Jackson Heights Diversity·s Home Address

Historical district. Garden sanctuary. Street food paradise. Jackson Heights Queens is all of these things. From its humble beginnings as dirt-paved farmland to its construction renaissance in the 1940s and 50’s, Jackson Heights is re-emerging as one of New York City’s most diverse and livable communities.

Before 1900: Living Off the Map

If you tried to locate Jackson Heights on a map of Queens County back in 1900, chances are you’d have a pretty hard time. That’s because the city simply did not exist. According to Jackson Heights: A Garden in the City by Daniel Karatzas, the area consisted mostly farms and fields and was originally known as the Trains Meadow section of Newtown (later re-christened Elmhurst).

An article published in the Jackson Heights News characterized the town as “barns and bee hives, carriage-houses and corn-cribs...dirt roads, packed hard by years of iron-shod hooves.” Except for a large horse-racing track running along Northern Boulevard near 72nd Street, the area saw relatively little residential or commercial activity.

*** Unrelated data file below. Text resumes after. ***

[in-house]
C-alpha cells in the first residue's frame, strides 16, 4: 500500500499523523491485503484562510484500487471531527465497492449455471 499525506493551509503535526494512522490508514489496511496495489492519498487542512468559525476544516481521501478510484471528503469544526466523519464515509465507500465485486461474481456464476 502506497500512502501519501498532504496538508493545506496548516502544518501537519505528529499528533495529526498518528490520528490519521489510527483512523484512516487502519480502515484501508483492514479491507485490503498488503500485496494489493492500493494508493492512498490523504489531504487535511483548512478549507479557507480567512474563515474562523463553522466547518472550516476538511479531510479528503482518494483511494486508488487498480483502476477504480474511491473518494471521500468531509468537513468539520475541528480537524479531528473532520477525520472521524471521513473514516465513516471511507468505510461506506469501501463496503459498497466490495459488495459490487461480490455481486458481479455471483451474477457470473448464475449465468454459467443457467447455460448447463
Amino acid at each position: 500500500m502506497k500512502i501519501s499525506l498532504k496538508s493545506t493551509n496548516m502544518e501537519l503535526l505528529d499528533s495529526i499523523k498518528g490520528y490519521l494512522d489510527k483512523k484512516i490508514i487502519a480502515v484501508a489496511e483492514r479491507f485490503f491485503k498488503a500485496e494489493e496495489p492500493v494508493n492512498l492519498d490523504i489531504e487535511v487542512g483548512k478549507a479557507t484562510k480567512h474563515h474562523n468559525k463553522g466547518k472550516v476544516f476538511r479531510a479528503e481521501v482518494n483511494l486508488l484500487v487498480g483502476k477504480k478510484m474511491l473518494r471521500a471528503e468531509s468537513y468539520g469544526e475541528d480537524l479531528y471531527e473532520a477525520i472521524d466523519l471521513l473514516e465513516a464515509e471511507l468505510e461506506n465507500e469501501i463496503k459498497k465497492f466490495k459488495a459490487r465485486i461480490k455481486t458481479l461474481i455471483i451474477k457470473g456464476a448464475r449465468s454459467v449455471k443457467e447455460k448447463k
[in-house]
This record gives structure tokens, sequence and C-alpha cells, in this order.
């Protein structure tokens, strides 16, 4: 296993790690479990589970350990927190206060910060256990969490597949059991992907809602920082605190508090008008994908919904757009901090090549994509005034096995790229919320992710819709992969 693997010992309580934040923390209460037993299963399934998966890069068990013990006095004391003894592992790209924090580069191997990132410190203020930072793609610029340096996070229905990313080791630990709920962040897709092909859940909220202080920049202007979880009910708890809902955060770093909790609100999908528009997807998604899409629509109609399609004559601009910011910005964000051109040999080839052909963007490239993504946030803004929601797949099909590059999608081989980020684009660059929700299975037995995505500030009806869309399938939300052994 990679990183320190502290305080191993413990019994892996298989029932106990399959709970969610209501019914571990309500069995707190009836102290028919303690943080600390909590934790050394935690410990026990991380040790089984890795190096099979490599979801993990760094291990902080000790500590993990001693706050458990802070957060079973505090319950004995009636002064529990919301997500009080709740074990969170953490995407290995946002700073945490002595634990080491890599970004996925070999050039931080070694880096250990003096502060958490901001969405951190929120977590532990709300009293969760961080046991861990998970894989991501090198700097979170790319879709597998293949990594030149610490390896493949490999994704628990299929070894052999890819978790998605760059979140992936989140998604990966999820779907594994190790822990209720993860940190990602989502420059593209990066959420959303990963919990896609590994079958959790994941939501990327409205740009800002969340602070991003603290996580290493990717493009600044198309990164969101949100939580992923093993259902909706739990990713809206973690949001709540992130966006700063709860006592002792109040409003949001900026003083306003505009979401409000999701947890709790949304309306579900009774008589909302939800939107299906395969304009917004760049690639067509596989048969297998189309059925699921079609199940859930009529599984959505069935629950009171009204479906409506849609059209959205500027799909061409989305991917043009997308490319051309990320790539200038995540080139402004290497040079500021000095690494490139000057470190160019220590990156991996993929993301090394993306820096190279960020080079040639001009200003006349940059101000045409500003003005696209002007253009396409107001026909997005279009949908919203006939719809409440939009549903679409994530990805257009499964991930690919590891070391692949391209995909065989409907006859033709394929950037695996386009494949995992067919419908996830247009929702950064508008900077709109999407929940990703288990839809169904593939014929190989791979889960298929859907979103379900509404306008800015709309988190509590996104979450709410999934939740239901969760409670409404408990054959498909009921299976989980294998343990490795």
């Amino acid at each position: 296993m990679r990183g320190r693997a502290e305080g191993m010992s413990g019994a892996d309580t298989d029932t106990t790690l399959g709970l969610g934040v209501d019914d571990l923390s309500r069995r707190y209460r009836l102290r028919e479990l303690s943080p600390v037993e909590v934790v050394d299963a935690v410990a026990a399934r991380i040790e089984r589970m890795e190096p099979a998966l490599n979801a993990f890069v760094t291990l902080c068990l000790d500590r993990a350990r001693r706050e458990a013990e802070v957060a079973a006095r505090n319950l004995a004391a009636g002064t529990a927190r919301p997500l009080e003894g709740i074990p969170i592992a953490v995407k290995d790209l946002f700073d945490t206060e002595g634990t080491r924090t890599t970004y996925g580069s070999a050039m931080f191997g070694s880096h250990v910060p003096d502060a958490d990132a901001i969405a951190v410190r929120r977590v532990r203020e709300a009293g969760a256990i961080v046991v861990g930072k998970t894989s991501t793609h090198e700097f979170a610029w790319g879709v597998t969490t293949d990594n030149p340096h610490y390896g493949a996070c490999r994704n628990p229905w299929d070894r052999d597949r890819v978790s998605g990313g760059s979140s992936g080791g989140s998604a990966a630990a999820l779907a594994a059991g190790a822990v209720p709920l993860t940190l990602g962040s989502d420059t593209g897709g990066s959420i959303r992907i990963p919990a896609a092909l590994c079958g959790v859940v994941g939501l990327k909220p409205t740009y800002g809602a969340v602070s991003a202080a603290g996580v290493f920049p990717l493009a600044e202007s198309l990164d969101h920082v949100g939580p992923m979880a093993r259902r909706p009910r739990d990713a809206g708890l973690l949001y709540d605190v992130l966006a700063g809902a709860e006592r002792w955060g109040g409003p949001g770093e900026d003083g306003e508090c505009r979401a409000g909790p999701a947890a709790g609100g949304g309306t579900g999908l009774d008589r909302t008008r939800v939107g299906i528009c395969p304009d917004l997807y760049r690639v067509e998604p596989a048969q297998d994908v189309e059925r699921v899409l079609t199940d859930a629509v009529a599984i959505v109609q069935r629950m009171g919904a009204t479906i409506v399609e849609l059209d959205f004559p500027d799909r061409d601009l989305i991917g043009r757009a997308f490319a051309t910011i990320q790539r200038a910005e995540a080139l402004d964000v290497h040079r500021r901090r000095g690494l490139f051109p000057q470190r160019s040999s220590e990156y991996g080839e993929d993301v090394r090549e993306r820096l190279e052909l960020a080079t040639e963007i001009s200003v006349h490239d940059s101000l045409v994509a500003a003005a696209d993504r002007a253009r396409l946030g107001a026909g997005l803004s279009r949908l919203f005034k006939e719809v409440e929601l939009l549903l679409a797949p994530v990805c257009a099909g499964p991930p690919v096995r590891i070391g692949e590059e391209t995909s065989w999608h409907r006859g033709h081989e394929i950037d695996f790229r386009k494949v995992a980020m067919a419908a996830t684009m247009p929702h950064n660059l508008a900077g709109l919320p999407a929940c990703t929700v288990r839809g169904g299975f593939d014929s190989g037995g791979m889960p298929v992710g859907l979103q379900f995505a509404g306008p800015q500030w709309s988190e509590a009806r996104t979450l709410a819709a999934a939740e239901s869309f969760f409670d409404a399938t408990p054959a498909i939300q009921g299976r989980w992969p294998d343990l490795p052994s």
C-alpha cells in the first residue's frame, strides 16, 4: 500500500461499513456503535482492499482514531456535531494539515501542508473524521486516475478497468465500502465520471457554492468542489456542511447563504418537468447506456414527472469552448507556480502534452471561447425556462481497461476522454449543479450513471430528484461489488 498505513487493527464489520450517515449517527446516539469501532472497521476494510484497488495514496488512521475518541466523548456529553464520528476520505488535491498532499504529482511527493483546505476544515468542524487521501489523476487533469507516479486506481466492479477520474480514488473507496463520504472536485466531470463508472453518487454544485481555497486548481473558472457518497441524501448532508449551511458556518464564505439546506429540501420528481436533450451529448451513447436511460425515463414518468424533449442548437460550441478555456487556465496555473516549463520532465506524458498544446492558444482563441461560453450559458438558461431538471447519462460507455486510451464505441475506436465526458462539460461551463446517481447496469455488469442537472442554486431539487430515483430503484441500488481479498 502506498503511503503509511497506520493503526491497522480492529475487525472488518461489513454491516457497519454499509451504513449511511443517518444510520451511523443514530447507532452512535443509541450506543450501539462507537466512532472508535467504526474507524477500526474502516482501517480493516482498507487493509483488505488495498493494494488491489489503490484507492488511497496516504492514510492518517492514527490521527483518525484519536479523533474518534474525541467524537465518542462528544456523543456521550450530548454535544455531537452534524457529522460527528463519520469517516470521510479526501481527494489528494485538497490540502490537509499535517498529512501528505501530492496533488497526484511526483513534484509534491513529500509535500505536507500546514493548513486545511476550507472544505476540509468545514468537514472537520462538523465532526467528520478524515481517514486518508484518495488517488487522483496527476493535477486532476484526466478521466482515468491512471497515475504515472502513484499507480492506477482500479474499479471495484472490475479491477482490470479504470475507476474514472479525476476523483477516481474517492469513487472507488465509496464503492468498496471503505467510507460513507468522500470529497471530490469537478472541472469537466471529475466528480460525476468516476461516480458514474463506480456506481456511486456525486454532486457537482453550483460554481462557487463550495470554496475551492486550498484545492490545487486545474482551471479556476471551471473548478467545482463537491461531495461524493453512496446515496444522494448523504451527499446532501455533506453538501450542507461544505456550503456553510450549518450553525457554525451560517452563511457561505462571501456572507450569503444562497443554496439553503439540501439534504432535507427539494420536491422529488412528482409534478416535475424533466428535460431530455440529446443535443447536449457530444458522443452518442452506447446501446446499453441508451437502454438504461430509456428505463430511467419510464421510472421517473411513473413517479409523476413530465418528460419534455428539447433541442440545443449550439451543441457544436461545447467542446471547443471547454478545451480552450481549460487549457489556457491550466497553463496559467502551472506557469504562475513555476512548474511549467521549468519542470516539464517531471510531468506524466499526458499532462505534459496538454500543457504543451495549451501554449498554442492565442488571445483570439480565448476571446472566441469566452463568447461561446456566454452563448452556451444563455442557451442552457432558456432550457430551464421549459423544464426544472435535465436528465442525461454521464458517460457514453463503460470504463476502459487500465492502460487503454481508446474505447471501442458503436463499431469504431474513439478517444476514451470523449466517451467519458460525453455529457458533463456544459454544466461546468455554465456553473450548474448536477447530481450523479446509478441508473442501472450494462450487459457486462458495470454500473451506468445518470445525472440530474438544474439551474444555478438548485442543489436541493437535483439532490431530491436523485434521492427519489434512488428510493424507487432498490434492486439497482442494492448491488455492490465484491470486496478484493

A Bridge and a Plan

The opening of the Queensboro Bridge connecting 59th Street in Manhattan with Long Island City on March 30, 1909 helped changed all that. Also known as the 59th Street Bridge, a name popularized by the Simon & Garfunkel hit The 59th St.Bridge Song (Feelin’ Groovy), the Queensboro Bridge was influential in transforming Jackson Heights from a rural area into a viable commuter suburb.

The decade prior to the bridge’s opening saw real estate speculators purchasing large quantities of property. Among the most aggressive was Edward MacDougall of the Queensboro Corporation, one of the first to recognize the area’s enormous potential for growth. According to Karatzas, MacDougall’s group spent nearly $4 million on various parcels of land, including a number of area farms. Nearly half a million was spent giving the area formerly known as Elmhurst a makeover. Streets were paved and new sewers and sidewalks were installed as the first apartment buildings appeared on 82nd and 83rd streets north of Roosevelt Avenue.


Related Articles

Chelsea Condo Owners Halt Tower Project by Paying $11M

They Bought the Air Rights to Protect Their Views

What’s Happening in the Bronx

Is the Condo Boom About to Cross the Harlem River?

Inwood Development May Finally Become a Reality

4650 Broadway Has Changed Hands in the Last 13 Years